Today, it is no problem to buy premium food and clothes or to verify information from different sources. However, the situation in the country was very different during the communist era from 1948 to 1989. The truth is that when something is readily available, you do not appreciate it as much as the under-the-counter stuff. On the one hand, we will never experience what our parents felt when they bought the Beatles’ Long Play Album, watched their first movie in the cinema or when they bought their first jeans in TUZEX, which was a chain of stores that sold luxury goods manufactured in the West, otherwise unavailable to Czech customers. On the other hand, luckily enough we will also never know the feeling of being rejected to study at university on the basis of our family’s political opinions.
Moreover, we also do not need to be close friends with the nearby butcher just to get fresh meat for Saturday lunch. We can set up our own businesses and travel, without having to get permission from the state officials. Thirty years ago, life in Czechoslovakia was completely different. Prague, as the capital city, was the seat of the Communist party, whose political decisions were dictated by the Soviet Union. Freedom would be the last word you could use to describe the then situation. Employment would be much more fitting. Everyone had to have a job. The resulting construction boom left us a number of industrial buildings, factories, and monuments from this period in Prague and the rest of the Czech Republic. Some of them have been reconstructed, other remain as they were.
Architect Petr Kučera describes the famous Wenceslas Square as a “monument to communism” and for the last five years, he has been working on its revitalization. He thinks that square is a good reflection of today’s Czech society and that change is necessary in order to transform Prague into a West European metropolis. Well, we just have to wait to see what happens.
An example of a successful reconstruction of Soviet architecture and art would be the controversial statue of a big metronome in the park Letenské sady. It replaced Stalin’s statue, for which the place used to be called “meat queue“, referring to the lack of fresh food being brought to local stores.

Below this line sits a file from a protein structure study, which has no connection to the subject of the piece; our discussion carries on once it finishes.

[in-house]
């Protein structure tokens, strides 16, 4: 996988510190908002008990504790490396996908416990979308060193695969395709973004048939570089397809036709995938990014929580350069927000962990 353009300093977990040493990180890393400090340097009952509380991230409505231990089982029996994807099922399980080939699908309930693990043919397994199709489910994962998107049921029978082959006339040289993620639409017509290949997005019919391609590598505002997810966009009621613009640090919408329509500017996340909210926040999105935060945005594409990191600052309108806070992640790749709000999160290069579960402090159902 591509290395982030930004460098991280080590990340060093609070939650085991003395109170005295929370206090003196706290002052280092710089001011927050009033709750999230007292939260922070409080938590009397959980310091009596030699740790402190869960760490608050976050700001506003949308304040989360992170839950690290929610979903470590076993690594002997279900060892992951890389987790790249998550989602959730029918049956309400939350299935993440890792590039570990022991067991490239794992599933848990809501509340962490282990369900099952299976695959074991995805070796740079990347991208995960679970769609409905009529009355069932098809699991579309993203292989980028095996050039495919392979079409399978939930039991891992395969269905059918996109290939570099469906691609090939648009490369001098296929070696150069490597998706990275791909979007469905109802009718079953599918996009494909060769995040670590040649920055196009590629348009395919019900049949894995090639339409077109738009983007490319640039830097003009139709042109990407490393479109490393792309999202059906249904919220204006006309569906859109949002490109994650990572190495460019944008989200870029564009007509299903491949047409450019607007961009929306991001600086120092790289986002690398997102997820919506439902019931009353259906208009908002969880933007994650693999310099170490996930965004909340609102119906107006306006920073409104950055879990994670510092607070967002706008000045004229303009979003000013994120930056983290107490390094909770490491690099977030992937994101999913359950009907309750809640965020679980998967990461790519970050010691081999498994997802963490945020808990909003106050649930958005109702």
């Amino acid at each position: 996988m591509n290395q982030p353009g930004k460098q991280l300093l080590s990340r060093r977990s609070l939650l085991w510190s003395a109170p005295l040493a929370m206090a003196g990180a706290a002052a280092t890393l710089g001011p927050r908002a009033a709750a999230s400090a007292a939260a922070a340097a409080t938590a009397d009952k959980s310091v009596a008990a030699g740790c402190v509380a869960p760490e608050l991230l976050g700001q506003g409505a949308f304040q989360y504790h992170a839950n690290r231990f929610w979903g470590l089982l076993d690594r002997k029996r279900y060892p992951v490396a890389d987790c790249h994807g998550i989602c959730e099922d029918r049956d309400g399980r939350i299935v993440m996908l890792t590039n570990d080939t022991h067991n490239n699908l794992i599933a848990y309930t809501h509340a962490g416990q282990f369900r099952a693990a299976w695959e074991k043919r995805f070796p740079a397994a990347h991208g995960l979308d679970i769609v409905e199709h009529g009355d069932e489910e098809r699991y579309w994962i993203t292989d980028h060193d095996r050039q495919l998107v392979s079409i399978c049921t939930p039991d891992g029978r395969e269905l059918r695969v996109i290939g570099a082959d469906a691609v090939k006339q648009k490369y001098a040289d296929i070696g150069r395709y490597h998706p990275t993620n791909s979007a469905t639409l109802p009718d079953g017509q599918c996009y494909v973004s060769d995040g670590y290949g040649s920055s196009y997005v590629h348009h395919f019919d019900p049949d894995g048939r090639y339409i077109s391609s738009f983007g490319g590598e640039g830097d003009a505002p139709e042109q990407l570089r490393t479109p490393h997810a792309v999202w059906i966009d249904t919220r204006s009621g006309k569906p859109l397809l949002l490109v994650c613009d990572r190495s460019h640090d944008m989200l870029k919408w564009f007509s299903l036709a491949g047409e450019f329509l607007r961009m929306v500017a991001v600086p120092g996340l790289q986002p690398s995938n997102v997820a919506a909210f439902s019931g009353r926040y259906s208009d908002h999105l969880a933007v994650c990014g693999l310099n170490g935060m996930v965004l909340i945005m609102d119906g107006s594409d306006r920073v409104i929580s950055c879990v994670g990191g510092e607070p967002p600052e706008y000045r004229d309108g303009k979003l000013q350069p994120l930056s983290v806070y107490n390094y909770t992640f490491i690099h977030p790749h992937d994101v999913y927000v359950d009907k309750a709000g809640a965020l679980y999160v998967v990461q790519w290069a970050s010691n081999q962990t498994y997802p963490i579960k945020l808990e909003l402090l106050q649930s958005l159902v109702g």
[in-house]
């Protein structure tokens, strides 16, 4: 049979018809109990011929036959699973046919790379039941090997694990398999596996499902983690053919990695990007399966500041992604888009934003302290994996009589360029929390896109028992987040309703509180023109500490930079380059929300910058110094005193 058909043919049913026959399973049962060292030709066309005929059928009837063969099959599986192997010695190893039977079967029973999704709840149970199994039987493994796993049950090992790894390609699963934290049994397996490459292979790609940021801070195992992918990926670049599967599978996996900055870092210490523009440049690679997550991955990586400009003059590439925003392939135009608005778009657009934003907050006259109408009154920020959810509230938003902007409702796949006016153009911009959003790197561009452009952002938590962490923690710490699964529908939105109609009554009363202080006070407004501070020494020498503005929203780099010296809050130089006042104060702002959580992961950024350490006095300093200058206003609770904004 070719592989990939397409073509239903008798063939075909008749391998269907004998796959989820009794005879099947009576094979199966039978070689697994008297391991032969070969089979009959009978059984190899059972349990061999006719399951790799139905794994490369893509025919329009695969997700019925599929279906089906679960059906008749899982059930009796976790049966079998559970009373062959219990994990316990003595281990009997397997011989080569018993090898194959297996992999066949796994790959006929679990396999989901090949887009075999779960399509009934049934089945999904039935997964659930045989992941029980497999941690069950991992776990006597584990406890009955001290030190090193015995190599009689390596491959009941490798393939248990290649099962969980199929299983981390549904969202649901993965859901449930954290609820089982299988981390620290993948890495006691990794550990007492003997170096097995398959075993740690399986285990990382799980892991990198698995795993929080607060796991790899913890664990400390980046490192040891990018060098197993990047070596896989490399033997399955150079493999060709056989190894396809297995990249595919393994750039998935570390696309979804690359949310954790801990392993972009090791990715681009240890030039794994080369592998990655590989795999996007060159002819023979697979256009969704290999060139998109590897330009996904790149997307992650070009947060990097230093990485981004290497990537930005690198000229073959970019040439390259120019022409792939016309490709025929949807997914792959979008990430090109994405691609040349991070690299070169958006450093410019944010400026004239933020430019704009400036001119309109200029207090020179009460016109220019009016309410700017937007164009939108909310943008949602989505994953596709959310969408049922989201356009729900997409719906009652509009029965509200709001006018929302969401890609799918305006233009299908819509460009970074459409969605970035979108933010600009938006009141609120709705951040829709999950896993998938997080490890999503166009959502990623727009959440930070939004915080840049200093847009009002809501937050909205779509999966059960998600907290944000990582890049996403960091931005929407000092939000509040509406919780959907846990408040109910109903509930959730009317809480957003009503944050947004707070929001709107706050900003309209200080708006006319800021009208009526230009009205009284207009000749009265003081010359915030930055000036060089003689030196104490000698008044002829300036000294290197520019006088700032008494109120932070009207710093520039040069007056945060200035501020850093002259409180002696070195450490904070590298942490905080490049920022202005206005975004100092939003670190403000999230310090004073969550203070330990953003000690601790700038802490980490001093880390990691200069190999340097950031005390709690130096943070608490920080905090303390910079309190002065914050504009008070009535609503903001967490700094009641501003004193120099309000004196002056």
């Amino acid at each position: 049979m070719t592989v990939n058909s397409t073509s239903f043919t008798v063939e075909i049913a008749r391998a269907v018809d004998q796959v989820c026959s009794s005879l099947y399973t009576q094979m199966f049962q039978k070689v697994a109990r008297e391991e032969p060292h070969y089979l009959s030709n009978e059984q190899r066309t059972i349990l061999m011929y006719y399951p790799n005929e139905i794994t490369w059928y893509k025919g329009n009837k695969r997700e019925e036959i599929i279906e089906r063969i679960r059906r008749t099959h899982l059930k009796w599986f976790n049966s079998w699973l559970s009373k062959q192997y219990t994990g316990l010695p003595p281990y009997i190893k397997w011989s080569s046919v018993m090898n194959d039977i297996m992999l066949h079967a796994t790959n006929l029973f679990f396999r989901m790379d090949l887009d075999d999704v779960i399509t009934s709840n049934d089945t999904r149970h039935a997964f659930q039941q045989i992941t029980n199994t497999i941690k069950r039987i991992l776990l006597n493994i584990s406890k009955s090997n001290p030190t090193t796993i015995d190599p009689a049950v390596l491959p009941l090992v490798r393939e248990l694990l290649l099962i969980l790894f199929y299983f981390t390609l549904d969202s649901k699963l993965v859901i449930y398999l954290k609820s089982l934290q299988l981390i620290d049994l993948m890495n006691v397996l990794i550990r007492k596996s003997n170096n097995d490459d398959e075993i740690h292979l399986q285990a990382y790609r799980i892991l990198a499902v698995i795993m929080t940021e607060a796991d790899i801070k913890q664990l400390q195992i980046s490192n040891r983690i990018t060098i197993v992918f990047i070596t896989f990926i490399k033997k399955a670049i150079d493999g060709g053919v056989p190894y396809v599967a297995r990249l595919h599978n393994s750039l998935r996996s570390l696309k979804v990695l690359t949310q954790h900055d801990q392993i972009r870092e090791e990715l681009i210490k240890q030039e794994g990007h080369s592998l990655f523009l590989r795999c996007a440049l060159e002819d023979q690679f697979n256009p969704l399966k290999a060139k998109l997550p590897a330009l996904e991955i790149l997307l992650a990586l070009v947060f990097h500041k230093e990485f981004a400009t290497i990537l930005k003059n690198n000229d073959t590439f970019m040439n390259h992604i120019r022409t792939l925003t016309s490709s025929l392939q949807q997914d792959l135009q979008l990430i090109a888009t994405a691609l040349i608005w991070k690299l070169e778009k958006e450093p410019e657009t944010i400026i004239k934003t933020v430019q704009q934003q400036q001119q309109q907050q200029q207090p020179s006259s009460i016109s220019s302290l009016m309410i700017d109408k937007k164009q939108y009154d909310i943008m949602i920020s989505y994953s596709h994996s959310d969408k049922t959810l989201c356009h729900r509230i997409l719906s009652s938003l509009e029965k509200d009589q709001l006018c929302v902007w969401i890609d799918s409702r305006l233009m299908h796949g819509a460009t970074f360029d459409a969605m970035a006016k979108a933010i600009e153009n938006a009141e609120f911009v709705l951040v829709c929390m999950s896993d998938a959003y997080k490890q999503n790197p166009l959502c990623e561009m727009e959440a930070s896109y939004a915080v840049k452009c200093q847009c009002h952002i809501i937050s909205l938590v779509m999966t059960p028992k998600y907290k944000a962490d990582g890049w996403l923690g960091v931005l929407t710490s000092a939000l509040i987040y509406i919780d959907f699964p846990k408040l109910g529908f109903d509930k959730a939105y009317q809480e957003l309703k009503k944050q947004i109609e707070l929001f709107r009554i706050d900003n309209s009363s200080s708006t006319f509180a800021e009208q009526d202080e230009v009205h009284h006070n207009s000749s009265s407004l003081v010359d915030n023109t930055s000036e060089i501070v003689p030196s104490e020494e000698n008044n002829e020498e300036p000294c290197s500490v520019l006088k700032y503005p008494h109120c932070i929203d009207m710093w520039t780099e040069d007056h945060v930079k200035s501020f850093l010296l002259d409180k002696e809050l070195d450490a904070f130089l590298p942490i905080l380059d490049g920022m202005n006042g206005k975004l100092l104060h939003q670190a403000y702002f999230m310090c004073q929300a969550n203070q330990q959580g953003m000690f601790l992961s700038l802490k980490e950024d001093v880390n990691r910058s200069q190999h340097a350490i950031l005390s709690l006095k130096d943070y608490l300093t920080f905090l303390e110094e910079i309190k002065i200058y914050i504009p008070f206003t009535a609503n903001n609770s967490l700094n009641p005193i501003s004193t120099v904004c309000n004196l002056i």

One of the most important venues during the Communist era was the Strahov Stadium. In its time, it was the largest stadium ever built, with the capacity of 220,000 people. Its main purpose was to host the mass synchronized gymnastics shows called Spartakiáda. It now serves as a concert venue and is in desperate need of reconstruction.
Although the country has gone through massive changes since Czechoslovakia was divided into two independent countries in 1993, you can still see that it is only recovering from the dark totalitarian period. Brutal political trials, prosecution by the secret police and large-scale media censorship are just a few examples of what Czech people will never forget. Despite all of this, members of the Communist party are still represented in the government. Many socialist buildings can also be found in Prague.
With our new guided tour called Retro ŠKODA Cars, you get a chance to discover the most significant monuments of the Soviet times in Prague. As authenticity is the most important element when trying to experience the atmosphere of times long gone, you will sit behind the wheel of a retro ŠKODA automobile, one of the symbols of life under the communist regime. Since this was the most popular Czech car in the 70s, you could hardly look for a better time machine that would take you behind the Iron Curtain and allowed you to make up your own mind about it.